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Assignment Operator and wrappers

 
Sid Robin
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How come in the above code Boolean and "(b1 = false)" are being accepted ? Please explain . I was expecting a equals operator in place of '='
 
Deepak Jain
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Yes its possible. All you need to remember the result of an expression within if, while, do while, for constructs must be a boolean.
Hence if you have
boolean b1 = false;
if((b1=true)) {System.out.print("Test");}
Here b1 will be assigned false and the output will be Test.
Also with Java 1.5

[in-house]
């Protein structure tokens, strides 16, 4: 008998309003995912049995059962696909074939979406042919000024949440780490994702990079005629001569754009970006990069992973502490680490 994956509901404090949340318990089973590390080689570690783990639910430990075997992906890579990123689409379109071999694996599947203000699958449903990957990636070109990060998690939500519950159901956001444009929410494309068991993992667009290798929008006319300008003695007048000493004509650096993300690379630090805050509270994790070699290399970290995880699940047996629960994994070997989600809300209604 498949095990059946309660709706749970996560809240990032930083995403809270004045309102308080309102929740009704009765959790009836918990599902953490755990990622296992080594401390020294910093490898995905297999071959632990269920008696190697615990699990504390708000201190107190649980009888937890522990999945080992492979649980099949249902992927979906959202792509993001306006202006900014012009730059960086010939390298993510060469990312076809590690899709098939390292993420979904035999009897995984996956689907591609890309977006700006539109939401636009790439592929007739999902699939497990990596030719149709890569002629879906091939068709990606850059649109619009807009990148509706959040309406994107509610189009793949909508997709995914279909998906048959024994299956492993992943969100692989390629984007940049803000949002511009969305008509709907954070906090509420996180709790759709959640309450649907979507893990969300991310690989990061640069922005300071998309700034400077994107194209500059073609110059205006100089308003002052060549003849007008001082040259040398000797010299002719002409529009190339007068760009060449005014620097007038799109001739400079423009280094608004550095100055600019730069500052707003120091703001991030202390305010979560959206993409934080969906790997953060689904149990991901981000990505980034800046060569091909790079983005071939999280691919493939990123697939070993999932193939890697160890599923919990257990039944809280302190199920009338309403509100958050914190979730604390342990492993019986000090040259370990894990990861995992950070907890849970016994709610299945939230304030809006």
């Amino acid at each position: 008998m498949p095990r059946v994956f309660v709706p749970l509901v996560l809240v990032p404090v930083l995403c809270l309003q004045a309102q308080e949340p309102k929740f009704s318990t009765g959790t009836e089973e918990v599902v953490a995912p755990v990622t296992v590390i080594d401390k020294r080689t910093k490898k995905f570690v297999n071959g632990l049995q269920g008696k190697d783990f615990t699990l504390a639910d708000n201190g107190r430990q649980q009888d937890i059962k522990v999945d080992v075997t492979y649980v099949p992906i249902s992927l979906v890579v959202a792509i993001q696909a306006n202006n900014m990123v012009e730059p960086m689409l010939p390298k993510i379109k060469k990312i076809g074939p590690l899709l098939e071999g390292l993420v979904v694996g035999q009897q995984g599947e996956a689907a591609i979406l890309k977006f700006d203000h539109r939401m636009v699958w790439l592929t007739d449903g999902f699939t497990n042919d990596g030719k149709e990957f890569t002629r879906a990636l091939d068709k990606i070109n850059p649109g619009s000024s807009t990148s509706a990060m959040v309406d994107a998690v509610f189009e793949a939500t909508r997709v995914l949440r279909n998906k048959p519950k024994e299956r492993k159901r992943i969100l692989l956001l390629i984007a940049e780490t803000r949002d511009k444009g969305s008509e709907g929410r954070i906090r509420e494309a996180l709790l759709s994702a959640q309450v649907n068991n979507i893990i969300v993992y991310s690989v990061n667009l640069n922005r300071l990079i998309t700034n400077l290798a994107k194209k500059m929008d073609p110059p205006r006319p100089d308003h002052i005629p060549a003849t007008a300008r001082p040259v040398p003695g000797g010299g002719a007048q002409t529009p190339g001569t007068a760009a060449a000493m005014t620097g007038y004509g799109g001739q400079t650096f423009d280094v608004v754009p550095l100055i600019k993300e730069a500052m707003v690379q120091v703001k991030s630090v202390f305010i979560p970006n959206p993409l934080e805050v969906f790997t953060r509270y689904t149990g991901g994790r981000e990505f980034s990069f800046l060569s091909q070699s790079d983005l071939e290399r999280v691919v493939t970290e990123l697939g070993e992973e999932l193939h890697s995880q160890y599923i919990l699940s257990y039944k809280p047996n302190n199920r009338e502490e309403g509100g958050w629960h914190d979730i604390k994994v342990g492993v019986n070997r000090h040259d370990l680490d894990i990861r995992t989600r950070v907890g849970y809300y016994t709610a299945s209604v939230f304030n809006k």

Boolean b1 = false;
if((b1=true)) {System.out.print("Test");}
will also work, Here b1 will be autoboxed to false during initialization and in the if statment true will be assigned to b1 via autoboxing and then its unboxed to boolean true and the result is "Test".
Hope this clears.
Thanks
Deepak
 
Kelvin Chenhao Lim
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Hi Siddu,

This is valid because of Java 1.5's autoboxing feature. Essentially, the compiler will automatically convert wrapper objects (Integer, Double, Boolean, etc) to their corresponding primitives (int, double, boolean) in most places where they're used. The same holds for converting primitives to wrapper objects.
 
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